Step Eight – Return the Water Heater to a Ready State
For the final steps, you’ll set the thermostat back to the original level, relight your pilot light if you switched it off, and turn the electricity back on if you have an electrical heater.
How to Use Vinegar to Clean the Hot Water Heater
Now that you know how to flush the water heater and you believe that your water heater has a severe backup due to sediment, vinegar can cut through the buildup.
You’ll only have to add a few steps to the original eight we outlined above. Before you complete steps one to eight, you must do the following.
Remove the Water Heater’s Anode Rod
Find your water tank’s user manual and find out exactly how to remove the anode rod. You’ll usually have to unfasten a recessed bolt using a wrench to loosen the anode rod to remove it.
Get a Funnel and Put the Vinegar in the Tank
When you manage to remove the anode rod from your hot water heater, you’ll notice that it leaves a hole.
This hole is where you have to put your funnel before pouring one to four gallons of vinegar into your hot water tank. Don’t put more than four gallons of vinegar in at once.
Replace the Anode Rod and Let it Sit
Remove the funnel, replace the anode rod, and turn your cold water supply back on to cause the tank to refill with water.
Allow the tank and vinegar-infused water to sit for a full 24 hours. This time will give the acidity in the vinegar time to eat through the sediment in the tank.
Run Through Steps One to Eight
Perform the draining and flushing process we outlined in the first eight steps of this post to remove the sediment and vinegar from the tank. The sediment should have dissolved by now.
Cleaning a Tankless Water Heater with Vinegar
Even a water heater without a tank is susceptible to sediment and mineral buildup. The main difference is that a tankless system doesn’t store water, but it’ll heat it on demand when you need it. \
This is why learning how to clean this type of water heater involves learning how to pump water into the system before guiding it out.
Step One – Turn the Gas and Power Off
The first thing you want to do in the process turns the power and gas off if your tankless heater uses gas. If it doesn’t, just turn the power off.
Step Two – Remove the Panel and Test the Electricity
You’ll need to get a no-contact electrical tester to tell you whether you’ve managed to successfully disconnect the electricity to your water heater.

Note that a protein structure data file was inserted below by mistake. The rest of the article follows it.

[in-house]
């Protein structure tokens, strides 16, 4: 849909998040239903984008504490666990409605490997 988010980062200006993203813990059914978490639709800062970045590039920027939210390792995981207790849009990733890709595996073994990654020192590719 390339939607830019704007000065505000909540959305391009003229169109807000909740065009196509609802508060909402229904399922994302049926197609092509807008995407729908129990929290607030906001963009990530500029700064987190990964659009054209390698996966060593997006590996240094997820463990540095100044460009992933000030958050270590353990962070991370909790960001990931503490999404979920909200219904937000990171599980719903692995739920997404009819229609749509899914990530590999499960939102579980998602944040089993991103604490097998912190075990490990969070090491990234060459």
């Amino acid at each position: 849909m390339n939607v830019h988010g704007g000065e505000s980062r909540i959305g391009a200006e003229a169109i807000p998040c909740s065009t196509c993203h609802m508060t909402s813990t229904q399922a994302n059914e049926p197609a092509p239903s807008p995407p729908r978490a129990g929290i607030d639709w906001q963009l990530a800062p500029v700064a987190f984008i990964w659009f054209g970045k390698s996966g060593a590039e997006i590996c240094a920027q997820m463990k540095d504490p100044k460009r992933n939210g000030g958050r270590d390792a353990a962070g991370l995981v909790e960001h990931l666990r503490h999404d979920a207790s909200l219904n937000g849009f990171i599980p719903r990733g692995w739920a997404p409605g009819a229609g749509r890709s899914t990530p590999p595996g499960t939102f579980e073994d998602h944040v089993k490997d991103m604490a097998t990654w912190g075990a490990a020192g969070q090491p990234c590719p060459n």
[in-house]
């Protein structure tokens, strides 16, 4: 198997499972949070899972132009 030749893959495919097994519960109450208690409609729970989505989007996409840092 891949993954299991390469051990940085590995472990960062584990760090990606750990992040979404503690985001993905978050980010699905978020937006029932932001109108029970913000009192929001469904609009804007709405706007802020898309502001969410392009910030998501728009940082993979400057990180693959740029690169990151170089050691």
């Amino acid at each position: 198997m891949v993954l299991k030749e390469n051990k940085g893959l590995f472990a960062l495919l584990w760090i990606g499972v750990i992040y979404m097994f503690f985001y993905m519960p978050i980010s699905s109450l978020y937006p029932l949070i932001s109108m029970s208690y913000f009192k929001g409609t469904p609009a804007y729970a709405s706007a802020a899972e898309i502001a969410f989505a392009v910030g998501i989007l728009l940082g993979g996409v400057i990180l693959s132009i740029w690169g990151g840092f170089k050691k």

This is a safety precaution, and the device will tell you whether or not you successfully shut off the correct circuit breaker. Once you’re positive that the electricity is off, you can move on.
Step Three – Turn Your Water Supply Off
Switch off the water supply that will lead directly to the tankless water heater unit.
Step Four – Connect Your Hoses
Unlike a more traditional water heater that has a tank, you’ll want to introduce water into the heater as part of flushing it, so you’ll need dual hoses.
One hose will connect the unit directly to the pump to push water in, and the second hose will connect directly to the isolation valve to catch the water as it expels from the tank.
Step Five – Get a Hose and Pump and Prepare a Five-Gallon Bucket
Get a five-gallon bucket and fill it with vinegar before putting your pump inside of it. Put the open end of your second hose into the bucket as well.
Step Six – Allow the Pump to Run for an Hour
Allow the pump to run for an hour straight. The pump will push the vinegar through the tankless water heater while creating a loop.
The vinegar’s acidity with the constant loop should be strong enough to wear away any sediment buildup in the heater.
Step Seven – Remove the Pump Before Activating the Cold Water Supply
Leave the end of the second hose in your five-gallon bucket after you empty the vinegar out of the bucket.
Allow the cold water to run through the tankless water heater into the bucket for 5 to 10 minutes before you shut the cold water supply off. This will rinse any remaining sediment or vinegar out.
Step Eight – Return the Heater to an Operational State
Disconnect your hoses, replace your panel on the unit, and reactivate your water supply valves. The last step is to switch your electricity back on.
Despite what you may think, flushing your hot water heater with vinegar isn’t a difficult or time-consuming process.
We outlined the steps for you to follow above, and you can use them to bring your water heater back to top shape.